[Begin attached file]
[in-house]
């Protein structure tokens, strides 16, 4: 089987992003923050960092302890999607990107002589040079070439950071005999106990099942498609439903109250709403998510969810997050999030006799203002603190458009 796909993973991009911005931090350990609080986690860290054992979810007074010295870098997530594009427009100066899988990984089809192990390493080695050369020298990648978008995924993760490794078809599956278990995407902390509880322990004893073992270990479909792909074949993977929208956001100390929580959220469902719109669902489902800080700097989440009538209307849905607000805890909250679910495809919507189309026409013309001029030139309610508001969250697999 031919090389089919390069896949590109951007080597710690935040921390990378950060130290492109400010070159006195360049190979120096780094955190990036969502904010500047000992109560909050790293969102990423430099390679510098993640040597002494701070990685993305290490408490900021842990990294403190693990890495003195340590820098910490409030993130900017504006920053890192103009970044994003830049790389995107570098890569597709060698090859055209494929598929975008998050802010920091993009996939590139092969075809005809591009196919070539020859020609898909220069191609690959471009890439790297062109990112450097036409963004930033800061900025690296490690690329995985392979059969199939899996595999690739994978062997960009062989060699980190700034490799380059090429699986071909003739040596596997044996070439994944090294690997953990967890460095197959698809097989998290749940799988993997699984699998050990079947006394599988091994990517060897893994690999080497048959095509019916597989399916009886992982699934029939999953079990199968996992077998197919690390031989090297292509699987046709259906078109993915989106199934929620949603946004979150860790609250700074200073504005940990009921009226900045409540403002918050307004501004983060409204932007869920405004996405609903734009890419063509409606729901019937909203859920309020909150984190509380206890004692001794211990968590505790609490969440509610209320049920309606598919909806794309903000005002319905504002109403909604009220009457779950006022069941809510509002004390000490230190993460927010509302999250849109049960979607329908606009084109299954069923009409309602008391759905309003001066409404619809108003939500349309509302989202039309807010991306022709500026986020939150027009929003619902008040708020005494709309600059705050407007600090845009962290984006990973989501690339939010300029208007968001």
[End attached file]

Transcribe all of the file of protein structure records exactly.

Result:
[in-house]
């Protein structure tokens, strides 16, 4: 089987992003923050960092302890999607990107002589040079070439950071005999106990099942498609439903109250709403998510969810997050999030006799203002603190458009 796909993973991009911005931090350990609080986690860290054992979810007074010295870098997530594009427009100066899988990984089809192990390493080695050369020298990648978008995924993760490794078809599956278990995407902390509880322990004893073992270990479909792909074949993977929208956001100390929580959220469902719109669902489902800080700097989440009538209307849905607000805890909250679910495809919507189309026409013309001029030139309610508001969250697999 031919090389089919390069896949590109951007080597710690935040921390990378950060130290492109400010070159006195360049190979120096780094955190990036969502904010500047000992109560909050790293969102990423430099390679510098993640040597002494701070990685993305290490408490900021842990990294403190693990890495003195340590820098910490409030993130900017504006920053890192103009970044994003830049790389995107570098890569597709060698090859055209494929598929975008998050802010920091993009996939590139092969075809005809591009196919070539020859020609898909220069191609690959471009890439790297062109990112450097036409963004930033800061900025690296490690690329995985392979059969199939899996595999690739994978062997960009062989060699980190700034490799380059090429699986071909003739040596596997044996070439994944090294690997953990967890460095197959698809097989998290749940799988993997699984699998050990079947006394599988091994990517060897893994690999080497048959095509019916597989399916009886992982699934029939999953079990199968996992077998197919690390031989090297292509699987046709259906078109993915989106199934929620949603946004979150860790609250700074200073504005940990009921009226900045409540403002918050307004501004983060409204932007869920405004996405609903734009890419063509409606729901019937909203859920309020909150984190509380206890004692001794211990968590505790609490969440509610209320049920309606598919909806794309903000005002319905504002109403909604009220009457779950006022069941809510509002004390000490230190993460927010509302999250849109049960979607329908606009084109299954069923009409309602008391759905309003001066409404619809108003939500349309509302989202039309807010991306022709500026986020939150027009929003619902008040708020005494709309600059705050407007600090845009962290984006990973989501690339939010300029208007968001």